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7 Comments

  1. linda
    Posted November 11, 2014 at 10:16 am | Permalink

    It’s so cute! I was just wondering if this piece was veneered? And if so you just sanded it down, no stripping or anything? I’ve got a cool mid century dresser by royal Sweden but it veneered and the drawers have faded different colors. I’m not quite sure what to do next, any help is greatly appreciated :)

    • Austin
      Posted November 11, 2014 at 10:39 am | Permalink

      Hi Linda! Yes, this piece is veneered and you’re right to be concerned about sanding veneer. To be clear, I used a powerful (methylene chloride) chemical stripper on the top and that is my preferred method. Since chemical strippers work very fast and don’t affect the wood much, it only needs minimal sanding with light grades of sandpaper—there’s not much chance you’ll do any harm that way.

      But, when it came to the drawers and doors, I sanded them down. I did this for a couple reasons: 1. I had already applied a wax-based polish and waxes are often impervious to strippers but will resist varnishes if they remain in the wood, and 2. I was working indoors by that point and chemical stripper was not an option. Sanding worked, but because you have to use coarser sandpapers for finish removal it’s harder on the wood, has the greatest chance of changing the color and grain texture and carries a high risk of sanding through the veneer, particularly at edges and corners.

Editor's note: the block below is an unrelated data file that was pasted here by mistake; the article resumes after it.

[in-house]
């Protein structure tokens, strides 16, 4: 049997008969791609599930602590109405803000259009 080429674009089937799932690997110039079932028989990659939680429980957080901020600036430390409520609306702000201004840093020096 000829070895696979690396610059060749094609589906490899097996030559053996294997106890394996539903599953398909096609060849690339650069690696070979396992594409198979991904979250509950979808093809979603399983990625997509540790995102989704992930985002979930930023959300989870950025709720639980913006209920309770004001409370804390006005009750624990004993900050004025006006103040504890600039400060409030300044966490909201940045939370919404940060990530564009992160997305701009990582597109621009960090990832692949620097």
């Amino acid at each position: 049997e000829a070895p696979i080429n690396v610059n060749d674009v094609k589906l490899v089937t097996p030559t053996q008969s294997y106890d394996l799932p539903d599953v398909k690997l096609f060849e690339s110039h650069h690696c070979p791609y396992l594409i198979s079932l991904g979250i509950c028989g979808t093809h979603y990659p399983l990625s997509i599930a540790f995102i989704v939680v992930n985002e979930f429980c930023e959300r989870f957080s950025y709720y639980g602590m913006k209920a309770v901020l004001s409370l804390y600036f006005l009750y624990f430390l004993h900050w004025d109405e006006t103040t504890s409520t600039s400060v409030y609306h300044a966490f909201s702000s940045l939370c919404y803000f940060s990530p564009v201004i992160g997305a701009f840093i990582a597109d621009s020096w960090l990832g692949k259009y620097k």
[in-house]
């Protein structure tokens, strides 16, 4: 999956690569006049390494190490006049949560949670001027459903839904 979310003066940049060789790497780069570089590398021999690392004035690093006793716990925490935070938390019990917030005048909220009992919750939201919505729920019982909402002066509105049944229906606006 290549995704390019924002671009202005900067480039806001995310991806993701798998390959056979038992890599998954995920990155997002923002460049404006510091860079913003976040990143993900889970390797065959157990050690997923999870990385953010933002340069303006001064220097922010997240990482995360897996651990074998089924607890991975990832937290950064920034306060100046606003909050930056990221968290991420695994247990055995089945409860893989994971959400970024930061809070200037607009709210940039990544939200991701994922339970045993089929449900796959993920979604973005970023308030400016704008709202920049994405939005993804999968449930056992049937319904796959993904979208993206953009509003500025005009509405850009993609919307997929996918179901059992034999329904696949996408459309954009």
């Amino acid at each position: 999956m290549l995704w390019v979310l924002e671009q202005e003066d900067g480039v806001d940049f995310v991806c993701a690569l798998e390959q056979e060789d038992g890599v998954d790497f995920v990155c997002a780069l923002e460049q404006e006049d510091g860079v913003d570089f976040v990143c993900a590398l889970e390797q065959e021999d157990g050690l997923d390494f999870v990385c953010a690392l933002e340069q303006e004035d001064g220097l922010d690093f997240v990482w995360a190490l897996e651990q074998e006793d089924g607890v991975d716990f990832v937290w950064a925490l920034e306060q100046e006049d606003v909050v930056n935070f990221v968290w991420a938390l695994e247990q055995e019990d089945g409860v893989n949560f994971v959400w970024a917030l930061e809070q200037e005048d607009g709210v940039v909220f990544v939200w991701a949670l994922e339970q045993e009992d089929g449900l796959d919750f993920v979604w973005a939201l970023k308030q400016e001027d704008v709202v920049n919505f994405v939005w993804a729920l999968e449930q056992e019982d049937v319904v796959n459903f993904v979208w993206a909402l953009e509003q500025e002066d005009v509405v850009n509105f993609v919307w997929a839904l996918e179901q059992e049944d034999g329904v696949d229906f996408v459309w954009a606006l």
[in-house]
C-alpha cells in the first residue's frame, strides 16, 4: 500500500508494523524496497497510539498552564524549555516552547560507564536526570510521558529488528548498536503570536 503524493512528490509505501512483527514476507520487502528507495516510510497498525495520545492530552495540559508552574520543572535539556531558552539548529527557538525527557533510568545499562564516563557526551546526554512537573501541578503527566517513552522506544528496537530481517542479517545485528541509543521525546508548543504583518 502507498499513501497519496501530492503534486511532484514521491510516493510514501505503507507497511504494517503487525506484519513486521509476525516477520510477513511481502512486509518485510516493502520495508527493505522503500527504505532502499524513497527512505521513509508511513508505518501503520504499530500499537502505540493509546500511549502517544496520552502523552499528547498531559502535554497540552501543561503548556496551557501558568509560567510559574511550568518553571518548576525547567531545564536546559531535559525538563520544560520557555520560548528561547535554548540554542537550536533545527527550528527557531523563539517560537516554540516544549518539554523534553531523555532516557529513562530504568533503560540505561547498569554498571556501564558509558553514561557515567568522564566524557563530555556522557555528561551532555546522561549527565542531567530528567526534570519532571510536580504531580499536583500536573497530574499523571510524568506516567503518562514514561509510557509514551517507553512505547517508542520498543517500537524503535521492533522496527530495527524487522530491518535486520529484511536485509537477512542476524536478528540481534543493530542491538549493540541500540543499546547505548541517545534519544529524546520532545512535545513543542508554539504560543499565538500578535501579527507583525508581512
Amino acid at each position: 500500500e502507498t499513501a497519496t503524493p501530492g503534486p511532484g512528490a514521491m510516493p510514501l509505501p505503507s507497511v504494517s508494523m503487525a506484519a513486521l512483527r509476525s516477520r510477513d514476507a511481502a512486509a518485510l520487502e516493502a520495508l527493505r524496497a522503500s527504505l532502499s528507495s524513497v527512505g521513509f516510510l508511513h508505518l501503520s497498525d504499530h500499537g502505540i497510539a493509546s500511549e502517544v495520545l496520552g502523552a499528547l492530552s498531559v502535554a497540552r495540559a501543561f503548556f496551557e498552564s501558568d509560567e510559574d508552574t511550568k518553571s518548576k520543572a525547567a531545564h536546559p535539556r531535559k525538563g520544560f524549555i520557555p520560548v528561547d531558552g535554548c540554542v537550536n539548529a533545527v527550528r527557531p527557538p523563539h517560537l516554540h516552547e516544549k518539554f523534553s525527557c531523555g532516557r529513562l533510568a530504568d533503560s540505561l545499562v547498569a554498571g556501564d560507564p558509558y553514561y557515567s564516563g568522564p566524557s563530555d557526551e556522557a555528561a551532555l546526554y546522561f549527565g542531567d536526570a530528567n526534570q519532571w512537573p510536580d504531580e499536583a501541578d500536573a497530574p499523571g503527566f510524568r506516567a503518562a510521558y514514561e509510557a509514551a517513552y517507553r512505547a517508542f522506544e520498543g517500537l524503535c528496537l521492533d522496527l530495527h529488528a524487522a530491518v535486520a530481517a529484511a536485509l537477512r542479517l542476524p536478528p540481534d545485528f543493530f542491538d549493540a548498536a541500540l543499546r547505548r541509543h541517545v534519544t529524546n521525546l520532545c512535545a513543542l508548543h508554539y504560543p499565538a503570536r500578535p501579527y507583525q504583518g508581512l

My advice is to strip when you can, but if you choose to strip-sand, do it with care and caution.

      Since you mentioned your dresser was made by Royal Sweden, I’d bet there’s a good chance it’s teak. Teak furniture, especially that of Scandinavian origin, often isn’t finished with a film-forming finish like lacquer or varnish. If your dresser is teak, rather than stripping, I might just recommend lightly sanding the entire piece with 220 grit sandpaper, working up to 320 or 400. Wipe the entire surface with mineral spirits. When it dries apply H. Behlen teak oil (there are other brands, but I love this one if you can find it) according to the instructions on the can. It should look like new.